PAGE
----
If you have decided to become a database administrator, then you better get used to people asking you … what happened last night?
Now, when someone first says that to you, you may be thinking, “I don’t know, I was sleeping”.
And as much as you would like to say that, that type of attitude and/or response won’t lead to a lasting career as a DBA. So, realistically, you have to be able to determine what happened on the SQL Server. Now, that is a complex subject, and in this post we are only going to cover one aspect … what happened with the SQL Server Agent jobs?
Checking the outcome of the jobs running on the SQL Server should really be one of the standard checks that you do on a daily basis for all the SQL Servers you administer.
Checking the Outcome of SQL Server Agent Jobs
Granted, there are many ways to make sure that you are aware of the outcomes of the SQL Server Agent jobs.
- Set notifications on each job – This is probably one of the most proactive approaches. Every time a job runs it will eventually finish with a status (succeeds, fails, or completes), from which you can be notified. This works well when you have a small number of jobs that don’t run that often. However, if you have jobs running every 5 minutes, you certainly don’t want to be notified every time it completes, perhaps just when it fails. (Notify an Operator of Job Status: http://msdn.microsoft.com/en-us/library/ms191130.aspx)
- Management Studio – This is a manual approach to solving the problem of checking the outcome of a job. Simply, use Management Studio to view the history of the jobs running on the server. If you have only a few servers (1 or 2), this may work fine. But, most DBA’s will probably manage quite a few servers, so doing a manual process like that will be very time-consuming and repetitive. (View the Job History: http://msdn.microsoft.com/en-us/library/ms181046.aspx)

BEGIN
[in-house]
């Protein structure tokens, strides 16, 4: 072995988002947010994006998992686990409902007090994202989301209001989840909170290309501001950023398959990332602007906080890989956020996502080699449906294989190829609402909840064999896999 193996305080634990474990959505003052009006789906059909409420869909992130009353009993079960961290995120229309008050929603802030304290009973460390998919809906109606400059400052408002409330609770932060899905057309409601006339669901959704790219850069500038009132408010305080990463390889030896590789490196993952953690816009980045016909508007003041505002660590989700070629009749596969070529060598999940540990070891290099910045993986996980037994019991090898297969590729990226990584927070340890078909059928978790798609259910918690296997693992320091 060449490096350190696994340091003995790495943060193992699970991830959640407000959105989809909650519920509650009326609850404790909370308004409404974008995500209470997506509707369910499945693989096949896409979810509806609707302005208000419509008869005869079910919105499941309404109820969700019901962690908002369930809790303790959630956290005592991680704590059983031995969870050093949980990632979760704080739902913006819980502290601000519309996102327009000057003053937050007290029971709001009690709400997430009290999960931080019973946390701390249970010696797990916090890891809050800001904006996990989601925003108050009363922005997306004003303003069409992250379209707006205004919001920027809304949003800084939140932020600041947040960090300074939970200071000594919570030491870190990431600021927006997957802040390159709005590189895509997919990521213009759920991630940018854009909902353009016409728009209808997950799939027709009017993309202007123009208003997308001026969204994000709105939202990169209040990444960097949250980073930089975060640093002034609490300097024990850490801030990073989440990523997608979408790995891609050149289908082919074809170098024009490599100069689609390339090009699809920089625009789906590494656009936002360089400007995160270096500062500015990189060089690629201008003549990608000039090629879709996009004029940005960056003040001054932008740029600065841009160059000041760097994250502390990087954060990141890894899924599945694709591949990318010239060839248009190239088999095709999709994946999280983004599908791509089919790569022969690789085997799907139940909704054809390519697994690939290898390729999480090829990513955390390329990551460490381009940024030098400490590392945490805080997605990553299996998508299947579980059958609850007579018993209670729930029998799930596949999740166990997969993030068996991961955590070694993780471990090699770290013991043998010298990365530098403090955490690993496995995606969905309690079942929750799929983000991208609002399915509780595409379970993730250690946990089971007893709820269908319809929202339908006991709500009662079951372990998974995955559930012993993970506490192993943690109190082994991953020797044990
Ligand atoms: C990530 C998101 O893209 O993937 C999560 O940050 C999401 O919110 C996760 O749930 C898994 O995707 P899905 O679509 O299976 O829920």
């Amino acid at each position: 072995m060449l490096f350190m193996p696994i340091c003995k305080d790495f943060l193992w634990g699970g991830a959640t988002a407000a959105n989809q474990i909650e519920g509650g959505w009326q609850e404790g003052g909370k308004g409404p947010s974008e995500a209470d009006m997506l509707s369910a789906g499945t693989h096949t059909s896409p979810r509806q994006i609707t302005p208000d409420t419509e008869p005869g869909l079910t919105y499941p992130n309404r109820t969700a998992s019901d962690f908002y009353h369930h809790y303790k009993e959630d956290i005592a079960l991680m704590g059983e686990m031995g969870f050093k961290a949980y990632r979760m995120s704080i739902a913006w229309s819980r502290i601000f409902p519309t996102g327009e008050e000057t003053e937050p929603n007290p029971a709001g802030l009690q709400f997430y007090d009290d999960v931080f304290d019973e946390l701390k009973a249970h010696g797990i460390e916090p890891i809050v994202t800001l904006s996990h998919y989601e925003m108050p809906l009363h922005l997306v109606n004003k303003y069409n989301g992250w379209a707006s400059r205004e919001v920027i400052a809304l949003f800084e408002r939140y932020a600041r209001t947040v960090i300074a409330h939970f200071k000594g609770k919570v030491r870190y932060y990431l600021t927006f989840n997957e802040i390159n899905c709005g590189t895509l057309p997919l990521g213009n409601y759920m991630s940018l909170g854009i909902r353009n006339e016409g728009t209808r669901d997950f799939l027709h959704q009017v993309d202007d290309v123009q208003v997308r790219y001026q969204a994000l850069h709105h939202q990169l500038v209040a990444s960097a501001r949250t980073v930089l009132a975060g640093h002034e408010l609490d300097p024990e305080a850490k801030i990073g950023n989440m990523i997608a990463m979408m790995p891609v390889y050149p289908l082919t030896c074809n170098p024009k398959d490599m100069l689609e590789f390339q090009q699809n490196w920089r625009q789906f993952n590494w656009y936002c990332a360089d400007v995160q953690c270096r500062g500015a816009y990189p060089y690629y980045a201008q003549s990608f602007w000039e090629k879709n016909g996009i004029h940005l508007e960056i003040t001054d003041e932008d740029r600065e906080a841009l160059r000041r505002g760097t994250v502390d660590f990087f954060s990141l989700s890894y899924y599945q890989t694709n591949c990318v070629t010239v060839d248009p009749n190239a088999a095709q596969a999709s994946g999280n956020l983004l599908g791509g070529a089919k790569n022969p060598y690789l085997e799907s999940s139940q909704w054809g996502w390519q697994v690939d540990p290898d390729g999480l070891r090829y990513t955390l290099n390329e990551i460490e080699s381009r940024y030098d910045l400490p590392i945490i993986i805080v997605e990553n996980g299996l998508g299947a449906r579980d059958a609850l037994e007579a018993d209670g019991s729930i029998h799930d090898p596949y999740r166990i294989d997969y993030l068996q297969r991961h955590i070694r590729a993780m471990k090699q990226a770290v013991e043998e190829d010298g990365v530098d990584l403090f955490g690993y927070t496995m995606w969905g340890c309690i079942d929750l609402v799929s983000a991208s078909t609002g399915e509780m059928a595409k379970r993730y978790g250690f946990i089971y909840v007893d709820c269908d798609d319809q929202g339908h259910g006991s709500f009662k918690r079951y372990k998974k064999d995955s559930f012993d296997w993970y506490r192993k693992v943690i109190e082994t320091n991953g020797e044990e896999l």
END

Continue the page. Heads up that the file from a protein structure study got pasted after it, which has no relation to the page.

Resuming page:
- Programmatically – One of the cooler ways, which will help you understand some of the internals of SQL Server, would be to check the outcomes of jobs programmatically, using T-SQL. With T-SQL, you can use the Microsoft provided stored procedures, such as sp_help_jobhistory (http://msdn.microsoft.com/en-us/library/ms188025.aspx), or you could query some of the underlying tables in the msdb database directly (i.e. sysjobs, sysjobservers, sysjobhistory). (SQL Server Agent Tables: http://msdn.microsoft.com/en-us/library/ms181367.aspx) If you implement this approach, it will also make it easy to have a job summary report and even log this information to a database. Additionally, you could do most of this with PowerShell, and I will focus on that in a later post.
- Monitoring Software – Now, if you are fortunate enough to be employed by a company that will buy SQL Server monitoring software, then it can make your life quite a bit easier. Some of the ones I have used in the past that I have liked are RedGate’s SQL Monitor (http://www.red-gate.com/products/dba/sql-monitor/), Idera’s Diagnostic Manager (http://www.idera.com/SQL-Server/SQL-diagnostic-manager/), and SQL Sentry’s Event Manager (http://www.sqlsentry.net/event-manager/sql-server-enterprise.asp). At my current company, we are using Quest’s Foglight (http://www.quest.com/foglight-for-sql-server/), and I have not yet fully developed an opinion about it.
So, there you have it. A variety of ways to do the same thing, but they all come with trade-offs (i.e. time and expense). And don’t feel like you have to stick with just one of these approaches. I would suggest a combination. For instance, set all your jobs to notify you on a failure status. Also, programmatically collect all the statuses of your jobs and send yourself or your management a morning report. And if you can, buy some third-party monitoring software.
But, the most important thing is to implement one or a combination of these approaches. That way, when someone comes up to you and asks “what happened last night?”, you will already know and be able to give them an answer.